The movie New Jack City and various television shows give a very vivid picture of a crack house. They depict an abandoned building in a run-down neighborhood where people are dirty and lying on the floor. It implies that those who smoke cocaine disappear for days and live inside the filthy walls of this undesirable situation in order to get high. While that may be true in some cases, it is absolutely not the norm.
You meet someone for the first time and your heart flutters. You find yourself drawn to them without knowing why. Perhaps you find that your feelings for a friend of a friend are growing, and it perplexes you. Instead of being free to explore your emotions, you hold back because the individual who is giving you butterflies is of a different race. You hesitate because you are not sure if he or she feels the same, or if family and friends will approve.
Cocaine, whether it is snorted, shot in the veins, or smoked from a pipe has a long lasting affects on the loved ones of addicts. I know a man who used to smoke crack, and he had a different ring tone for all of his buddies. When you were around him and certain ring tones went off, his demeanor changed. You could tell if it was a dealer, or a fellow addict trying to score. Years later after this man had cleaned himself up I would be in a store and hear a certain ring tone and recall his actions. I know a young woman who said that their cable was turned off many times when one of her parents was using cocaine. She was a teenager and would have to go to sleep listening to Mash on the local channel. Now decades later she says that whenever she hears the Mash theme song, those memories of not having cable TV come back, and the reason why.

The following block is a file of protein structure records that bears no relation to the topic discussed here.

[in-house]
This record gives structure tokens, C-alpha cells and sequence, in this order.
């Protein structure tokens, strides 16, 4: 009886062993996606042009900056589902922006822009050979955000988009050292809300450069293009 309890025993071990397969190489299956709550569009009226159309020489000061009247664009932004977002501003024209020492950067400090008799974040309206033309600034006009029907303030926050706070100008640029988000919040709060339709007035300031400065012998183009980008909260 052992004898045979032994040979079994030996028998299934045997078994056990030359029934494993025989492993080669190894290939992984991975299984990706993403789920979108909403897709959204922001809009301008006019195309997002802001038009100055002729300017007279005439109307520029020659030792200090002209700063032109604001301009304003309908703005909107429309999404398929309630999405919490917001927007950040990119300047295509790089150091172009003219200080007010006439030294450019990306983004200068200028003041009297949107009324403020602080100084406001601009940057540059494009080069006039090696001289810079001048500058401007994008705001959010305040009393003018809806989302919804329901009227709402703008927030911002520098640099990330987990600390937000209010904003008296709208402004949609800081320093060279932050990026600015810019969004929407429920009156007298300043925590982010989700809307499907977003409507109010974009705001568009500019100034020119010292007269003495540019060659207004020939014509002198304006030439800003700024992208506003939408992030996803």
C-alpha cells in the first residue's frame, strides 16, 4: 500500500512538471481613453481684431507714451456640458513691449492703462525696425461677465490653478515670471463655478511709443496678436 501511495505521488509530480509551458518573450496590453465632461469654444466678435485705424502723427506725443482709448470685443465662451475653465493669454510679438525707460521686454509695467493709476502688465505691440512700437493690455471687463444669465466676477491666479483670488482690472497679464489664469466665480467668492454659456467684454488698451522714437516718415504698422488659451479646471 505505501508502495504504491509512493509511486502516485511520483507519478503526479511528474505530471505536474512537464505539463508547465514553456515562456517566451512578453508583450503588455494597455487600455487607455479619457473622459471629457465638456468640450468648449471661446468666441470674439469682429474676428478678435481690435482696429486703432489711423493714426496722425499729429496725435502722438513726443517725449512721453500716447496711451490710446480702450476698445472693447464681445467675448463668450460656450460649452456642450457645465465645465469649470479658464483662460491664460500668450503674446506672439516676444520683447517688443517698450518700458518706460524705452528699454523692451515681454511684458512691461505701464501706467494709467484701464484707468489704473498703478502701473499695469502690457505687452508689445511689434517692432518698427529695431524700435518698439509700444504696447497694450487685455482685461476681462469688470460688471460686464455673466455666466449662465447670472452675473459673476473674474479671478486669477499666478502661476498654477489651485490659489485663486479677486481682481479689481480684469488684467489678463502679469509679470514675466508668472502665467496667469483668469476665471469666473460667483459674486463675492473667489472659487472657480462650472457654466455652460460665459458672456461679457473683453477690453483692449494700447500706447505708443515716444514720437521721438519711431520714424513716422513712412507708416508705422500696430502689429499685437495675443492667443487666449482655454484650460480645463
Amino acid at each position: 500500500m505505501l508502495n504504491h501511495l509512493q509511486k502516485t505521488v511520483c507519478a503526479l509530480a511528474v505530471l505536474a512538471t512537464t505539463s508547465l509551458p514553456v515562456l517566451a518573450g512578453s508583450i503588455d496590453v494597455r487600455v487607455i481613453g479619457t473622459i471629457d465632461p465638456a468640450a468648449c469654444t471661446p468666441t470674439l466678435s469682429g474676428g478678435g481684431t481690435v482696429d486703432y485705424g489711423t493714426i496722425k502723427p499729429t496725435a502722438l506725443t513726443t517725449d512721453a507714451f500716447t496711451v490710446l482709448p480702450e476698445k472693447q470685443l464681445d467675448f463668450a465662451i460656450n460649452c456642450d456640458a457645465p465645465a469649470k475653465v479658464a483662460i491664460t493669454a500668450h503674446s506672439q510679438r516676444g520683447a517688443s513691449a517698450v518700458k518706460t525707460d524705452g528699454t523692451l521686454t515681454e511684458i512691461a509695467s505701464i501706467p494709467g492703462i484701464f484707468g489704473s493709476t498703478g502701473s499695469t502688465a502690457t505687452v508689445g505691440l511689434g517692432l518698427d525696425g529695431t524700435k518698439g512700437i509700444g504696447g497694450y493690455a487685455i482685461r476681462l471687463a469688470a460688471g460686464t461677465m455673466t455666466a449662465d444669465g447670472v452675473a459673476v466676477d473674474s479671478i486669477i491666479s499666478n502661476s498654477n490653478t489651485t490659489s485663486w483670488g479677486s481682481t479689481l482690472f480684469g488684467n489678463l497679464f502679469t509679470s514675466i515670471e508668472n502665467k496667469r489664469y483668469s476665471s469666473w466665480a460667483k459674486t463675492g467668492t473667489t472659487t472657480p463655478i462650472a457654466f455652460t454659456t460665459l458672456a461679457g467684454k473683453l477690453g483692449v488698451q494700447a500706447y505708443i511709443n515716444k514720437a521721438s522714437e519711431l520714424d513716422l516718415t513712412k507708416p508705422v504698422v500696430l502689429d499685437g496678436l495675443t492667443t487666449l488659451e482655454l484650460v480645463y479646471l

A holiday Sprite is a familiar spirit that shows up on holidays to wreak havoc. Most families have that one person who drinks too much and makes an idiot of him or herself on holidays. These individuals are normal the rest of the year, except on Christmas, Labor Day, Memorial Day, or even family gatherings. Sometimes it’s on the day of the event, other times it’s a day or two before or after, but you can always count on it to show up. You see the person get antsy, and you know what is coming. Year after year, decade after decade, even when they do not drink or do drugs they seem to always pick fights and cause trouble on special occasions.
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I grew up as a young girl in the late 1960s and as a teenager in the 1970s. Most married women I knew were stay at home moms. They cooked, cleaned, took care of the house and children while their husbands worked. Even the couples where the wife had an outside job, it was normal to see the woman still do the housework and no one complained. I grew up with an understanding that marriage vows were sacred and spouses looked after each other. Recently, however, my 7-year-old granddaughter said something that troubled me.